The Benefits of Propolis to Honey Bees; Newest Data – a talk by Marla Spivak
November 17 @ 7:30 pm - 8:30 pm GMT
This event will be a virtual event, hosted on Zoom.
CABK members and Non-members are welcome to attend.
Registration for this event will open in September
Marla Spivak is a MacArthur Fellow and McKnight Distinguished Professor in Entomology at the University of Minnesota. Her research efforts focus on protecting and enhancing the health of honey bees, and on propagating floral rich landscapes to support all pollinators.
“Benefits of Propolis to Honey Bees: Newest Data”
Apis mellifera collects resins from plants and deposits the resins in the nest cavity where they are called propolis. Resins are antimicrobial, secondary plant compounds composed of volatile and non-volatile terpenoids and/or phenolics that protect plants against infection. When colonies of A. mellifera nest in tree cavities, they line the nest interior with a propolis envelope, which serves many purposes, including waterproofing and preventing fungal decay of the hive walls. Colonies in standard beekeeping equipment made of smooth wood do not construct a propolis envelope. Our research shows that honey bees exploit the antimicrobial properties of resins to supplement individual immune function and fight off microorganisms and pathogens. Our studies on the microbiome communities revealed that a propolis envelope promoted the proliferation of beneficial microbes that support immune function.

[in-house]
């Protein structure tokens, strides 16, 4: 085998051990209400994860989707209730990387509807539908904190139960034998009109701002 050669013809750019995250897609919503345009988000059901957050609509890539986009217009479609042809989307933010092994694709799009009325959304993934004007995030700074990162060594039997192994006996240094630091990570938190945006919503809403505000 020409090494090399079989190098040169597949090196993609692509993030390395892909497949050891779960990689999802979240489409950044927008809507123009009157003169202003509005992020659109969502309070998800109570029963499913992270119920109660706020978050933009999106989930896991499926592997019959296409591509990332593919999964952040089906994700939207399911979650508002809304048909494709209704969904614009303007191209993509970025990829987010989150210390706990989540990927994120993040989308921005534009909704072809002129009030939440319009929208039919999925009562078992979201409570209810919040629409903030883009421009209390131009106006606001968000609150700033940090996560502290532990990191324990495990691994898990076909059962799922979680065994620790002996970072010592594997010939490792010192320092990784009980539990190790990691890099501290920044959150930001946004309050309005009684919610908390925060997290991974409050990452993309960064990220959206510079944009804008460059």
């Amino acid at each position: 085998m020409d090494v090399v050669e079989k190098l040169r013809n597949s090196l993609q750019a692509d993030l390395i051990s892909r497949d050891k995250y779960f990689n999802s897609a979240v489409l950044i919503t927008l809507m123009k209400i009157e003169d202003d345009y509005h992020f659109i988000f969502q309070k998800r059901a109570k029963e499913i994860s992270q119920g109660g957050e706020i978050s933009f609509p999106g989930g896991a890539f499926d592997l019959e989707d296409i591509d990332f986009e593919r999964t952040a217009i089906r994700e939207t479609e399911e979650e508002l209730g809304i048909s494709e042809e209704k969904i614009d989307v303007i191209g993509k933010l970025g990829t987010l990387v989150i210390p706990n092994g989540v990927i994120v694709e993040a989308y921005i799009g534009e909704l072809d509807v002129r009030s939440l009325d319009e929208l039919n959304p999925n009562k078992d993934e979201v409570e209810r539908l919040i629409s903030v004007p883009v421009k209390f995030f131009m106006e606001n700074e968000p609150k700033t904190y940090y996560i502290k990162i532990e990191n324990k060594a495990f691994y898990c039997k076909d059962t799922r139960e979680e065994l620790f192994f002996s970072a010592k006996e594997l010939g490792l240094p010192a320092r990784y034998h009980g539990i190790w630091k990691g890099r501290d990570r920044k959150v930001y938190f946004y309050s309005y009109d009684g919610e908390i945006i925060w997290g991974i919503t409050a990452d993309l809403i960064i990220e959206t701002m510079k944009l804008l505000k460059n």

Trials in a commercial beekeeping operation using specially constructed rough-interior boxes that stimulated the bees to make a propolis envelope resulted in large colony populations, and did not affect honey production. In general, encouraging honey bees to construct a propolis envelope has many benefits to colony health.